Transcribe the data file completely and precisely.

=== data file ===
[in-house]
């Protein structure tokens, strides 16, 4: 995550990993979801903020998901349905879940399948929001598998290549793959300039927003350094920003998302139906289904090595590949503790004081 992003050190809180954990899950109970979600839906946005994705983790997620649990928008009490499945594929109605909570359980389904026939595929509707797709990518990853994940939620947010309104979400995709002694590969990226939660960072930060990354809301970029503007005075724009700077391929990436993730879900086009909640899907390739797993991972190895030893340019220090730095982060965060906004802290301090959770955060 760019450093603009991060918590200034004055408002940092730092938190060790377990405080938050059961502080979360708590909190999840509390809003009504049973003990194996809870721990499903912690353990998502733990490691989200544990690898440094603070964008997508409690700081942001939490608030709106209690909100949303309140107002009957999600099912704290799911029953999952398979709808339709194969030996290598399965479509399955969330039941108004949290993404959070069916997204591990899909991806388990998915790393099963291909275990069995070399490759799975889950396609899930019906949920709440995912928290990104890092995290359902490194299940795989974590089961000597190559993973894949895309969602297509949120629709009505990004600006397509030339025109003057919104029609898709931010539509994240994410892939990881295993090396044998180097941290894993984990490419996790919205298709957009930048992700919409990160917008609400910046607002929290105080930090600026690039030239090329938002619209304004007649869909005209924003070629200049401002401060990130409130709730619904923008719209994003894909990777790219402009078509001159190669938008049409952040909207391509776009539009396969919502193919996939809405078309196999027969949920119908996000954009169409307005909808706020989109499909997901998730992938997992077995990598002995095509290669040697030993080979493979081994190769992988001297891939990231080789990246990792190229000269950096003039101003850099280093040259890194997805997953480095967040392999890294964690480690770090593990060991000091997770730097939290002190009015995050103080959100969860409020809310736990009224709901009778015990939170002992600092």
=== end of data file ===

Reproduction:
[in-house]
């Protein structure tokens, strides 16, 4: 995550990993979801903020998901349905879940399948929001598998290549793959300039927003350094920003998302139906289904090595590949503790004081 992003050190809180954990899950109970979600839906946005994705983790997620649990928008009490499945594929109605909570359980389904026939595929509707797709990518990853994940939620947010309104979400995709002694590969990226939660960072930060990354809301970029503007005075724009700077391929990436993730879900086009909640899907390739797993991972190895030893340019220090730095982060965060906004802290301090959770955060 760019450093603009991060918590200034004055408002940092730092938190060790377990405080938050059961502080979360708590909190999840509390809003009504049973003990194996809870721990499903912690353990998502733990490691989200544990690898440094603070964008997508409690700081942001939490608030709106209690909100949303309140107002009957999600099912704290799911029953999952398979709808339709194969030996290598399965479509399955969330039941108004949290993404959070069916997204591990899909991806388990998915790393099963291909275990069995070399490759799975889950396609899930019906949920709440995912928290990104890092995290359902490194299940795989974590089961000597190559993973894949895309969602297509949120629709009505990004600006397509030339025109003057919104029609898709931010539509994240994410892939990881295993090396044998180097941290894993984990490419996790919205298709957009930048992700919409990160917008609400910046607002929290105080930090600026690039030239090329938002619209304004007649869909005209924003070629200049401002401060990130409130709730619904923008719209994003894909990777790219402009078509001159190669938008049409952040909207391509776009539009396969919502193919996939809405078309196999027969949920119908996000954009169409307005909808706020989109499909997901998730992938997992077995990598002995095509290669040697030993080979493979081994190769992988001297891939990231080789990246990792190229000269950096003039101003850099280093040259890194997805997953480095967040392999890294964690480690770090593990060991000091997770730097939290002190009015995050103080959100969860409020809310736990009224709901009778015990939170002992600092």